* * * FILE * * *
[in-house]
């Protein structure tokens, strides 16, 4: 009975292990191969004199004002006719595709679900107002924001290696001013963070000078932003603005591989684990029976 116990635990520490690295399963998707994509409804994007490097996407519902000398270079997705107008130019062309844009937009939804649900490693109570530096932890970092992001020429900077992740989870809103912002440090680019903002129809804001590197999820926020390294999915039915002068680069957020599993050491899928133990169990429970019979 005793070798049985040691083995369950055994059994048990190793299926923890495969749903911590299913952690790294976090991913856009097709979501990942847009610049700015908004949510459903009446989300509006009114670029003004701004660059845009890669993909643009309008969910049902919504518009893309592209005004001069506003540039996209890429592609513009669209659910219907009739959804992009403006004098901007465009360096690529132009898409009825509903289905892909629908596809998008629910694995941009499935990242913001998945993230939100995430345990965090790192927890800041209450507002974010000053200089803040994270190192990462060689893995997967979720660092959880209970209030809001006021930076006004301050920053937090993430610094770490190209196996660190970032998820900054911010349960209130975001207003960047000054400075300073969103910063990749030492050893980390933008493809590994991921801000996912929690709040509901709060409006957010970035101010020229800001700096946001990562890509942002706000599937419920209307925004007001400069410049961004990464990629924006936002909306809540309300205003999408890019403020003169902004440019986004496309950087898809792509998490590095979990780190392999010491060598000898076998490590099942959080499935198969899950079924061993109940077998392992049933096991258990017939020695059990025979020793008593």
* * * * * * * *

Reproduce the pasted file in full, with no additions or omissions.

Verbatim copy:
[in-house]
């Protein structure tokens, strides 16, 4: 009975292990191969004199004002006719595709679900107002924001290696001013963070000078932003603005591989684990029976 116990635990520490690295399963998707994509409804994007490097996407519902000398270079997705107008130019062309844009937009939804649900490693109570530096932890970092992001020429900077992740989870809103912002440090680019903002129809804001590197999820926020390294999915039915002068680069957020599993050491899928133990169990429970019979 005793070798049985040691083995369950055994059994048990190793299926923890495969749903911590299913952690790294976090991913856009097709979501990942847009610049700015908004949510459903009446989300509006009114670029003004701004660059845009890669993909643009309008969910049902919504518009893309592209005004001069506003540039996209890429592609513009669209659910219907009739959804992009403006004098901007465009360096690529132009898409009825509903289905892909629908596809998008629910694995941009499935990242913001998945993230939100995430345990965090790192927890800041209450507002974010000053200089803040994270190192990462060689893995997967979720660092959880209970209030809001006021930076006004301050920053937090993430610094770490190209196996660190970032998820900054911010349960209130975001207003960047000054400075300073969103910063990749030492050893980390933008493809590994991921801000996912929690709040509901709060409006957010970035101010020229800001700096946001990562890509942002706000599937419920209307925004007001400069410049961004990464990629924006936002909306809540309300205003999408890019403020003169902004440019986004496309950087898809792509998490590095979990780190392999010491060598000898076998490590099942959080499935198969899950079924061993109940077998392992049933096991258990017939020695059990025979020793008593």